“The campus and the nation have put a lot of effort into the improvement of STEM teaching, and that investment will pay off in increased success and retention,” Mathieu says. “Research has shown that many students were leaving STEM classes, not because of a lack of ability or interest, but rather because they found the teaching and the classroom atmosphere uninspiring in terms of a career path.”

“The teaching that is most effective, for both learning and retention, uses increased engagement of students in their own learning — for example, through active learning techniques, classroom learning communities, inclusive teaching approaches, and more real-world situations drawing on the application of STEM knowledge. Frequent assessment and feedback to students are also essential.”

“The teaching that is most effective, for both learning and retention, uses increased engagement of students in their own learning … ”

Robert Mathieu

On Oct. 14, the Great Lakes Higher Education Corporation and Affiliates announced a $7.2 million commitment to assist initiatives at CIRTL and the Wisconsin HOPE Lab, which works toward improving equitable outcomes in higher education. Both grants seek to ensure that all students are able to complete degrees in STEM and pursue careers in these in-demand fields.

Comparing 2004 to 2013, the university has also recorded increases in junior and senior STEM participation among targeted minorities (25 percent to 33 percent), first-generation college students (30 percent to 43 percent), women (29 percent to 39 percent), and Chancellor’s Scholars (36 percent to 54 percent).

The intense focus on STEM fields is showing what works to engage underrepresented groups, adds Jennifer Sheridan, executive director of the Women in Science and Engineering Leadership Institute. “In engineering, we’ve found a strong correlation between participation in clubs or other interest groups outside of class and a desire to persist in these degrees.”

“More than 45 percent of (engineering) graduates remain in Wisconsin and work in our technology industries.”

Jake Blanchard

Undergraduate enrollment at the College of Engineering has grown from about 3,200 in 2007 to more than 5,000 this semester, says Jake Blanchard, interim executive associate dean. “I don’t think we know for sure why this interest is growing, but it follows a national trend of increased interest in engineering. I think it is a combination of students’ interest in using technology to solve societal problems coupled with job availability. In engineering, we currently place about 94 percent of our graduates either in graduate school or a job.”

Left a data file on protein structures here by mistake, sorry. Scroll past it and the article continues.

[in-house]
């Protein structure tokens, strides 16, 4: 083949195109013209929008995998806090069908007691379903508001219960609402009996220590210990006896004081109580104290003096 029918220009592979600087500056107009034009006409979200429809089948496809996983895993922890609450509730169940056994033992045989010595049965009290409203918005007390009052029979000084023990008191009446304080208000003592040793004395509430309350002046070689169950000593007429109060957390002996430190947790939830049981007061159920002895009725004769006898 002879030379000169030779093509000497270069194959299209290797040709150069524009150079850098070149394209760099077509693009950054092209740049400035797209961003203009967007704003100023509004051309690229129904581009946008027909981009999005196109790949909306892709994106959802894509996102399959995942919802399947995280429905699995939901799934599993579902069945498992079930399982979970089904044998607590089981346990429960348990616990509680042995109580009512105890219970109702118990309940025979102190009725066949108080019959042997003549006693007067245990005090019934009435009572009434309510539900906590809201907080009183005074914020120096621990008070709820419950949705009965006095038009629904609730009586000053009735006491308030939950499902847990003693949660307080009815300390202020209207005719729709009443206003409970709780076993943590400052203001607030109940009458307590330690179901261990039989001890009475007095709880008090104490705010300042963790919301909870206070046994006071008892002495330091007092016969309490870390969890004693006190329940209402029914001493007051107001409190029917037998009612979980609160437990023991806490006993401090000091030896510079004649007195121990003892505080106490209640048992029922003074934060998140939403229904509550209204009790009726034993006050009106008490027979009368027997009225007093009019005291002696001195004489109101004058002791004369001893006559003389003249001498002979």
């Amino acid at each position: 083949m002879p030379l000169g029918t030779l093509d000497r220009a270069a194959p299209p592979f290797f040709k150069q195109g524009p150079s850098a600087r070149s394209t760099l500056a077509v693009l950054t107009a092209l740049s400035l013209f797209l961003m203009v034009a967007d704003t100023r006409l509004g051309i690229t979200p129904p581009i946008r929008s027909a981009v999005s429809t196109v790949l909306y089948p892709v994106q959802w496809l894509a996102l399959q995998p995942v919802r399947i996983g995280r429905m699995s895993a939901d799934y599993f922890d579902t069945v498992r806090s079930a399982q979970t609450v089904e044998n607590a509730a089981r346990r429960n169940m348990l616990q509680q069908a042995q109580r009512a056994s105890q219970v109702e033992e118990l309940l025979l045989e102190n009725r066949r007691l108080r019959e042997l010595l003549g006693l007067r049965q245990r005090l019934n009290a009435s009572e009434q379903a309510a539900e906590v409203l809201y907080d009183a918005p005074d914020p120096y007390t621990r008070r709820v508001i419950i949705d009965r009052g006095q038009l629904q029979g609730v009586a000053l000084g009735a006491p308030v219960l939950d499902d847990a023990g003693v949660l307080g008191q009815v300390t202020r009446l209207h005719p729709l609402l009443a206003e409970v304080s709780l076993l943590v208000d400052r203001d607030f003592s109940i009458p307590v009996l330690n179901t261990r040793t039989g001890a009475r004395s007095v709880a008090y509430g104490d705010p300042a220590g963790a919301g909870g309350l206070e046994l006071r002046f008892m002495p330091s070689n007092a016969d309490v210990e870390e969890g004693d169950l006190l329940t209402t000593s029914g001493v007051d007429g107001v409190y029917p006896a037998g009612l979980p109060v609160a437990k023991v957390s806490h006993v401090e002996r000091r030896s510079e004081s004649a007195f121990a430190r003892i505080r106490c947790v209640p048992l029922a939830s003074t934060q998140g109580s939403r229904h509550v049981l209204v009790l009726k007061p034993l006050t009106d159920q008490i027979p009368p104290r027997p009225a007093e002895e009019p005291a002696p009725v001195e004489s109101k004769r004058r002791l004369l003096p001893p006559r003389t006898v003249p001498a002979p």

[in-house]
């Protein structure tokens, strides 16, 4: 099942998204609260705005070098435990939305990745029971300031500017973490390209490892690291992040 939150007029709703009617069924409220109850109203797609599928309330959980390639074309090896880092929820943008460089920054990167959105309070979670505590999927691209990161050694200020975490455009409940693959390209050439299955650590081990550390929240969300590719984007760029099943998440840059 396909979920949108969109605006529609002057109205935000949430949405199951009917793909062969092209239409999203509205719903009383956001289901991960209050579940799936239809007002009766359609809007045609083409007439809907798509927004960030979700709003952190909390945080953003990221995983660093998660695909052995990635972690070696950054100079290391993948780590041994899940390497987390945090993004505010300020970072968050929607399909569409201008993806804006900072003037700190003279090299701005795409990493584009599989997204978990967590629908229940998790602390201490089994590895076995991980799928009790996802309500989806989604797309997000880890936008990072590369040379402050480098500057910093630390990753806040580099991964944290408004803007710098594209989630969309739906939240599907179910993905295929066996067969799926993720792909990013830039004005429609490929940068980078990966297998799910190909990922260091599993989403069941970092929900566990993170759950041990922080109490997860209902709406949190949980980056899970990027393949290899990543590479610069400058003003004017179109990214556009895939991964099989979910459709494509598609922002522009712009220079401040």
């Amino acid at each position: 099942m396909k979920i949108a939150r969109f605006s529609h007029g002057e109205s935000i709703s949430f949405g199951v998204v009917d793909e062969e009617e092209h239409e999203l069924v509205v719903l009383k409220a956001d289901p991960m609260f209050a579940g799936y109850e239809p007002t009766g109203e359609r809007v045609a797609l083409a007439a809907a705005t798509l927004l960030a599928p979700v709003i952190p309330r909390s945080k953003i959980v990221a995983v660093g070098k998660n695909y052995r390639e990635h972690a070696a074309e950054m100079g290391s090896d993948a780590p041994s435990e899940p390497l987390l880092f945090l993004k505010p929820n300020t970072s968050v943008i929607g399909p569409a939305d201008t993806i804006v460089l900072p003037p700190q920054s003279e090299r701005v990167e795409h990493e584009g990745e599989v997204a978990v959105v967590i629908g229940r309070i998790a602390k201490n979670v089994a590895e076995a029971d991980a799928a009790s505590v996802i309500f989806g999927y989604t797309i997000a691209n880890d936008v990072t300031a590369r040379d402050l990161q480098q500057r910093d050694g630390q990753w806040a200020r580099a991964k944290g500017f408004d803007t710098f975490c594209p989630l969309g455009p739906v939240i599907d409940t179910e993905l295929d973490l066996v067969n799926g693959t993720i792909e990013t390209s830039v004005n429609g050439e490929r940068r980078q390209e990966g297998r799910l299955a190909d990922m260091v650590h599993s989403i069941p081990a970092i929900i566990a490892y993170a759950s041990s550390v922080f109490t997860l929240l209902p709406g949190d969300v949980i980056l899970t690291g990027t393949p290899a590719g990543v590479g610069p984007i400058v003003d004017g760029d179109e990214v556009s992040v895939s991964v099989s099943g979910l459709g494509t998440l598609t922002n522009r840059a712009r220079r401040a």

Continuing to provide a quality education for so many students has led the college to adopt new instructional strategies, Blanchard says. “We have created extra sections of key courses to handle the load. From the faculty perspective, we see bigger classes and, in particular, our laboratory courses are running at full capacity. We are using innovative educational approaches to meet the growing demand while improving the quality of the education.”

The interest in STEM represents an economic win for the state, Blanchard says. “More than 45 percent of our graduates remain in Wisconsin and work in our technology industries. As a result, they are directly translating their UW–Madison engineering education and experiences into knowledge and products that benefit their employers. We could use additional resources in the college to address the growth; we have to expand our labs to handle the upper-level instruction and we need more faculty.”